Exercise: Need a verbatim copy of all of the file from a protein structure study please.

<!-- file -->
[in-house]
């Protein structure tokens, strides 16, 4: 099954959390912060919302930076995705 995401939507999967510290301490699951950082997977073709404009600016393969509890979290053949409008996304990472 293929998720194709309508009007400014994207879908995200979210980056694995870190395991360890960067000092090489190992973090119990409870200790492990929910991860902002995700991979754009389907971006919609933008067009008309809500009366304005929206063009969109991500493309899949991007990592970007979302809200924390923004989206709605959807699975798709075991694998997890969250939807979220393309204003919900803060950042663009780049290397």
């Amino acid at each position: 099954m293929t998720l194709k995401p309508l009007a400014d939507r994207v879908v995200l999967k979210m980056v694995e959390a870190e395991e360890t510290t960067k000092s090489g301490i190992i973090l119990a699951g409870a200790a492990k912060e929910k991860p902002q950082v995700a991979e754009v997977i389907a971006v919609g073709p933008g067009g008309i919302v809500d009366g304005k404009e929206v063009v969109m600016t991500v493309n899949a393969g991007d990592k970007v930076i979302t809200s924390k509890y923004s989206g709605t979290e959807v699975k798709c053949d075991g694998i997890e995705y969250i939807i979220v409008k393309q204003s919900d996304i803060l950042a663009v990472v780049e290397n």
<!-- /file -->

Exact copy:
[in-house]
């Protein structure tokens, strides 16, 4: 099954959390912060919302930076995705 995401939507999967510290301490699951950082997977073709404009600016393969509890979290053949409008996304990472 293929998720194709309508009007400014994207879908995200979210980056694995870190395991360890960067000092090489190992973090119990409870200790492990929910991860902002995700991979754009389907971006919609933008067009008309809500009366304005929206063009969109991500493309899949991007990592970007979302809200924390923004989206709605959807699975798709075991694998997890969250939807979220393309204003919900803060950042663009780049290397």
């Amino acid at each position: 099954m293929t998720l194709k995401p309508l009007a400014d939507r994207v879908v995200l999967k979210m980056v694995e959390a870190e395991e360890t510290t960067k000092s090489g301490i190992i973090l119990a699951g409870a200790a492990k912060e929910k991860p902002q950082v995700a991979e754009v997977i389907a971006v919609g073709p933008g067009g008309i919302v809500d009366g304005k404009e929206v063009v969109m600016t991500v493309n899949a393969g991007d990592k970007v930076i979302t809200s924390k509890y923004s989206g709605t979290e959807v699975k798709c053949d075991g694998i997890e995705y969250i939807i979220v409008k393309q204003s919900d996304i803060l950042a663009v990472v780049e290397n």